“The sun goes down, the batons come up.”
I went to Ferguson, Missouri in a van full of strangers. All of us went as a result of mobilization around Ferguson October but, beyond that, we were all brought by a break. Something—not the same thing for everybody, but something nonetheless—snapped inside all of us when Ferguson’s uprising first began.
For me, it was a broken string located deep inside of my chest, somewhere to the left and behind my heart, so every one of its beats had an awkward, hollow twang. In the car ride down, I stared out the window and reflected on how strange it was to be surrounded by people I don’t know. I’m not a people person, but I would find myself among strangers on the parking lot of the Ferguson Police Department, outside a Quick Trip, inside of two jail cells.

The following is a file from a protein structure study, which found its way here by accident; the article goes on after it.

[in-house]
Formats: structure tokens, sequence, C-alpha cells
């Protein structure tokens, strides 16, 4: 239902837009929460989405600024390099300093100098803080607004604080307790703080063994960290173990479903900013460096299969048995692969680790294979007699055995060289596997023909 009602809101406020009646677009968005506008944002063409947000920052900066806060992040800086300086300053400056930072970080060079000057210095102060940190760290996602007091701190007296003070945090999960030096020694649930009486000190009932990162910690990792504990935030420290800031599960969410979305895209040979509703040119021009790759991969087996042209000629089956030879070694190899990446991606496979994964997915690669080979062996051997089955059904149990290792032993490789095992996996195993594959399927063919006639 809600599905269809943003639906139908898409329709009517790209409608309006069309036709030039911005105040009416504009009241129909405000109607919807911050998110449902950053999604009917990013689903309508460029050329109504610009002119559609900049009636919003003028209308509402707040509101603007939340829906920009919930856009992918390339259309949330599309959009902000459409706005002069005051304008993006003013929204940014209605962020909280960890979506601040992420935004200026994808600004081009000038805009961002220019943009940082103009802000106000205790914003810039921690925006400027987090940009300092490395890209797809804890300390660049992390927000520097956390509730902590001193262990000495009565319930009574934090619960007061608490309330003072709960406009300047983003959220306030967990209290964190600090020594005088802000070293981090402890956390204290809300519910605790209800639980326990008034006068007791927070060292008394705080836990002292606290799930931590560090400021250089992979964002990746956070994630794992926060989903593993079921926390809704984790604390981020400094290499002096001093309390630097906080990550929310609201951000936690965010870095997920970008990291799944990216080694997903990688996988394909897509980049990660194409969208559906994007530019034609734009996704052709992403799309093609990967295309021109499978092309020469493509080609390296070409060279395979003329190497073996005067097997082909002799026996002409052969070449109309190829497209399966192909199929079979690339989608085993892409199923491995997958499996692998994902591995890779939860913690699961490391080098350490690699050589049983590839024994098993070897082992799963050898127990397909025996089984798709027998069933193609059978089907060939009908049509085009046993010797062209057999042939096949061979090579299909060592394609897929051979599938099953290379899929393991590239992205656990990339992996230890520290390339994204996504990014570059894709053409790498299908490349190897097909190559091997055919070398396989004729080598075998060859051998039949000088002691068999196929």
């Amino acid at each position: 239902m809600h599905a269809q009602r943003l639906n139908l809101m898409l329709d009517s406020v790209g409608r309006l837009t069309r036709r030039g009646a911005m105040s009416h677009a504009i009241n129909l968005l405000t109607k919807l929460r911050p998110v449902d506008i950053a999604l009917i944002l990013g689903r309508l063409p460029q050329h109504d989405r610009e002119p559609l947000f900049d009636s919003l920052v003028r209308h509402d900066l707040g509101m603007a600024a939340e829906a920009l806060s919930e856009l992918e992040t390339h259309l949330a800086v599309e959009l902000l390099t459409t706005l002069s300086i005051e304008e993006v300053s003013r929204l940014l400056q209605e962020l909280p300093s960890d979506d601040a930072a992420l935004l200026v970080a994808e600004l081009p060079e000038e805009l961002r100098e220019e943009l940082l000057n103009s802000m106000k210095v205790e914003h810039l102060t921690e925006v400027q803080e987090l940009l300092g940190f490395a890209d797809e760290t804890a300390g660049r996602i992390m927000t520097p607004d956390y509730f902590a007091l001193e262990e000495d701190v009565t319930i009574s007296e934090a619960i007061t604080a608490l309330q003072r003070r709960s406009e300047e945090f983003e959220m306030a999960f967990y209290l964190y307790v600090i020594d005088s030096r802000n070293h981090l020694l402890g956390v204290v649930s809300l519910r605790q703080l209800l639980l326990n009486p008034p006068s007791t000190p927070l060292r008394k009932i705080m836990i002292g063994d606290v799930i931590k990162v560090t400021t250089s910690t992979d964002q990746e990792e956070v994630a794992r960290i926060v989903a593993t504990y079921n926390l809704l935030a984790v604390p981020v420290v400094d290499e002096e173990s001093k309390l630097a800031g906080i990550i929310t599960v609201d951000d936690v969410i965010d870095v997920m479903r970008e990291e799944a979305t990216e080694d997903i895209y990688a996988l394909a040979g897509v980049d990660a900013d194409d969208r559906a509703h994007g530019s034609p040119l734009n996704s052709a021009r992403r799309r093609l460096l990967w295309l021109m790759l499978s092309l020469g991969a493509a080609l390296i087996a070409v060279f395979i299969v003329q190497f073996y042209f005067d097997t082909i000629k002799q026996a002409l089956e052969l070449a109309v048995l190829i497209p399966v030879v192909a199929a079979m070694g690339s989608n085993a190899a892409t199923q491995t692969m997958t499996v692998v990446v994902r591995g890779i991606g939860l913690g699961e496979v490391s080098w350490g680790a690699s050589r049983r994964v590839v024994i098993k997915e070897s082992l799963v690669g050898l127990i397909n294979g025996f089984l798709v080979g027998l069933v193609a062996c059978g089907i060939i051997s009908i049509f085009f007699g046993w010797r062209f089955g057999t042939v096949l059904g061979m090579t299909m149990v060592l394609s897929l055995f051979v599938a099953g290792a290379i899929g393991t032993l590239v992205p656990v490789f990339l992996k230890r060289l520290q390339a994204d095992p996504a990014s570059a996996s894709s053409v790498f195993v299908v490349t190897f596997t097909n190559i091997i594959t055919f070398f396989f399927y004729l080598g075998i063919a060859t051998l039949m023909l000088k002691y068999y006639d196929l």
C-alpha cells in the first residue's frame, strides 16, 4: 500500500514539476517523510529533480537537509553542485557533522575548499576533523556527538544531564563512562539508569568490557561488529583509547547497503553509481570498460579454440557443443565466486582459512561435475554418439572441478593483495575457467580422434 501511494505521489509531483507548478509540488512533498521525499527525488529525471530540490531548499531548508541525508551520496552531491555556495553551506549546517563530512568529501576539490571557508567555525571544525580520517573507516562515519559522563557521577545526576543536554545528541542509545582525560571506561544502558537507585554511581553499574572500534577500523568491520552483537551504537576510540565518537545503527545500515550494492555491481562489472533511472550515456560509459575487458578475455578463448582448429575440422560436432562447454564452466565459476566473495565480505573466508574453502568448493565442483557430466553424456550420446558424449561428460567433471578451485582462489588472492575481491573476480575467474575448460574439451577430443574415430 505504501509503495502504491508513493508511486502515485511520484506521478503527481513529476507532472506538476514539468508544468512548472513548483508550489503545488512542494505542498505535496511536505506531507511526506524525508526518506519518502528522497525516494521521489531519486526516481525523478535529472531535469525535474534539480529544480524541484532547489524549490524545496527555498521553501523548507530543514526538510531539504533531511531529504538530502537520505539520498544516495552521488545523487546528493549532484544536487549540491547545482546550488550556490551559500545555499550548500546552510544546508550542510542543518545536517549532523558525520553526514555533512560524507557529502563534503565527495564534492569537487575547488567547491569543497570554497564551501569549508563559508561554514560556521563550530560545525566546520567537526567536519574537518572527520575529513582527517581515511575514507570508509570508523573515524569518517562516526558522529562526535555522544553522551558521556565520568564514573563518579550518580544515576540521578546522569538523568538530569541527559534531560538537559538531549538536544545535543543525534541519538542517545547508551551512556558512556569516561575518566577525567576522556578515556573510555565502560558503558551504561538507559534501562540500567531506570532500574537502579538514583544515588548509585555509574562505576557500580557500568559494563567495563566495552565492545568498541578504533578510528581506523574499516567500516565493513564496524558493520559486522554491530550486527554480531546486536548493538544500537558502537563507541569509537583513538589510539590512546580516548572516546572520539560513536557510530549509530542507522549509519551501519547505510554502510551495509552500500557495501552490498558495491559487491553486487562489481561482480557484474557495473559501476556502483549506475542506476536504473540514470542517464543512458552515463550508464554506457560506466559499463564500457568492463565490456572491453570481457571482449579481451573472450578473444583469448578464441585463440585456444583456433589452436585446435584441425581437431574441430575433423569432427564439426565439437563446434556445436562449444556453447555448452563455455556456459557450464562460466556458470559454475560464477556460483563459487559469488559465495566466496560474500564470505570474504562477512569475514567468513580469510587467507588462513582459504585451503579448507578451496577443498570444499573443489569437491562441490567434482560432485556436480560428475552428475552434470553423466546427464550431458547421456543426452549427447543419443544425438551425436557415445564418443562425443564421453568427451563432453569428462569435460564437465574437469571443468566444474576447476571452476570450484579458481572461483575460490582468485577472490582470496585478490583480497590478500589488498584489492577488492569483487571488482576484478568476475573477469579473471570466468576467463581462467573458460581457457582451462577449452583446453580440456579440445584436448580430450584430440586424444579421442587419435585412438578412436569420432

I made the comment about batons that opens this essay while sitting inside of a Hardee’s as police officers stood at the ordering counter. Or maybe I said it while standing on a street whose name I can no longer recall, listening to the low drone of helicopters flying low overhead, metal bellies all that I could see. Maybe I said it while watching the sun set on itself, an awkward observer bowing out of the moment. Maybe I timed each word to the beat of the police’s batons on the sidewalk as their line approached and I gripped the arms of the people around me tighter.